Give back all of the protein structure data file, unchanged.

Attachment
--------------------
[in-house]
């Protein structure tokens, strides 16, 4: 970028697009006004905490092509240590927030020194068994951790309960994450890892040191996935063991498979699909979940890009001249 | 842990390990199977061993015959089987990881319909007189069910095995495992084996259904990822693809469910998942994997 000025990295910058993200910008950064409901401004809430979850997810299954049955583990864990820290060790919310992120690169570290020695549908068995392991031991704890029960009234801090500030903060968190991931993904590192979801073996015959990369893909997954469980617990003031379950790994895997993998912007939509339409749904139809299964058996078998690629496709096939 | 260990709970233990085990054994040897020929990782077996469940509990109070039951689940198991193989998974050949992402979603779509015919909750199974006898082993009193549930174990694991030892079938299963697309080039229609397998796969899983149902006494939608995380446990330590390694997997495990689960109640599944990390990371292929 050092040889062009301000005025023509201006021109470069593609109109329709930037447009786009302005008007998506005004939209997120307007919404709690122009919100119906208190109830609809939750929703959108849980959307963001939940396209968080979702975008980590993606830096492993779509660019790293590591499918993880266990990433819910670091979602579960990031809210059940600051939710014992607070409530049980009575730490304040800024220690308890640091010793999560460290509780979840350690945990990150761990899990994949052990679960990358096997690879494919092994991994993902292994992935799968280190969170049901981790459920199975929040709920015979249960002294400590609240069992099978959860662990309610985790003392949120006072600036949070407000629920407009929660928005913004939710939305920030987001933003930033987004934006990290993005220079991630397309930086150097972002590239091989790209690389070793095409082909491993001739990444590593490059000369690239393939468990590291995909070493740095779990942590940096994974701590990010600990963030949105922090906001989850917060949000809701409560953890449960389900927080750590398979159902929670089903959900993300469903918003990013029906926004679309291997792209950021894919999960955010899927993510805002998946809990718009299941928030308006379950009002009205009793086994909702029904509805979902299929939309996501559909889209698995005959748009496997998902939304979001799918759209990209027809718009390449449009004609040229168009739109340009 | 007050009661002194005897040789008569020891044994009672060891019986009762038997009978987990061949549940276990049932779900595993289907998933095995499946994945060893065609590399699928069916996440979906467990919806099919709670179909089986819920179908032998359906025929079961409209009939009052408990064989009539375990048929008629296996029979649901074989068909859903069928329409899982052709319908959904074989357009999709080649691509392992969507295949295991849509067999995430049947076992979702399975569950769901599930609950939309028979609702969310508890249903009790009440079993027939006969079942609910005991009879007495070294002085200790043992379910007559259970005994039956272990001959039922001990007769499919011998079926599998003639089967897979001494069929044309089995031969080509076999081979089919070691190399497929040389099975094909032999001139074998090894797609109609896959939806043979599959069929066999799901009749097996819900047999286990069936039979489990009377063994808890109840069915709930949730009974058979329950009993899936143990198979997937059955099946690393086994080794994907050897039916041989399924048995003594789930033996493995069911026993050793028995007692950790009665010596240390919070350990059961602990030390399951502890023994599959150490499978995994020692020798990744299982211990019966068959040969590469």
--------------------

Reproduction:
[in-house]
């Protein structure tokens, strides 16, 4: 970028697009006004905490092509240590927030020194068994951790309960994450890892040191996935063991498979699909979940890009001249 | 842990390990199977061993015959089987990881319909007189069910095995495992084996259904990822693809469910998942994997 000025990295910058993200910008950064409901401004809430979850997810299954049955583990864990820290060790919310992120690169570290020695549908068995392991031991704890029960009234801090500030903060968190991931993904590192979801073996015959990369893909997954469980617990003031379950790994895997993998912007939509339409749904139809299964058996078998690629496709096939 | 260990709970233990085990054994040897020929990782077996469940509990109070039951689940198991193989998974050949992402979603779509015919909750199974006898082993009193549930174990694991030892079938299963697309080039229609397998796969899983149902006494939608995380446990330590390694997997495990689960109640599944990390990371292929 050092040889062009301000005025023509201006021109470069593609109109329709930037447009786009302005008007998506005004939209997120307007919404709690122009919100119906208190109830609809939750929703959108849980959307963001939940396209968080979702975008980590993606830096492993779509660019790293590591499918993880266990990433819910670091979602579960990031809210059940600051939710014992607070409530049980009575730490304040800024220690308890640091010793999560460290509780979840350690945990990150761990899990994949052990679960990358096997690879494919092994991994993902292994992935799968280190969170049901981790459920199975929040709920015979249960002294400590609240069992099978959860662990309610985790003392949120006072600036949070407000629920407009929660928005913004939710939305920030987001933003930033987004934006990290993005220079991630397309930086150097972002590239091989790209690389070793095409082909491993001739990444590593490059000369690239393939468990590291995909070493740095779990942590940096994974701590990010600990963030949105922090906001989850917060949000809701409560953890449960389900927080750590398979159902929670089903959900993300469903918003990013029906926004679309291997792209950021894919999960955010899927993510805002998946809990718009299941928030308006379950009002009205009793086994909702029904509805979902299929939309996501559909889209698995005959748009496997998902939304979001799918759209990209027809718009390449449009004609040229168009739109340009 | 007050009661002194005897040789008569020891044994009672060891019986009762038997009978987990061949549940276990049932779900595993289907998933095995499946994945060893065609590399699928069916996440979906467990919806099919709670179909089986819920179908032998359906025929079961409209009939009052408990064989009539375990048929008629296996029979649901074989068909859903069928329409899982052709319908959904074989357009999709080649691509392992969507295949295991849509067999995430049947076992979702399975569950769901599930609950939309028979609702969310508890249903009790009440079993027939006969079942609910005991009879007495070294002085200790043992379910007559259970005994039956272990001959039922001990007769499919011998079926599998003639089967897979001494069929044309089995031969080509076999081979089919070691190399497929040389099975094909032999001139074998090894797609109609896959939806043979599959069929066999799901009749097996819900047999286990069936039979489990009377063994808890109840069915709930949730009974058979329950009993899936143990198979997937059955099946690393086994080794994907050897039916041989399924048995003594789930033996493995069911026993050793028995007692950790009665010596240390919070350990059961602990030390399951502890023994599959150490499978995994020692020798990744299982211990019966068959040969590469």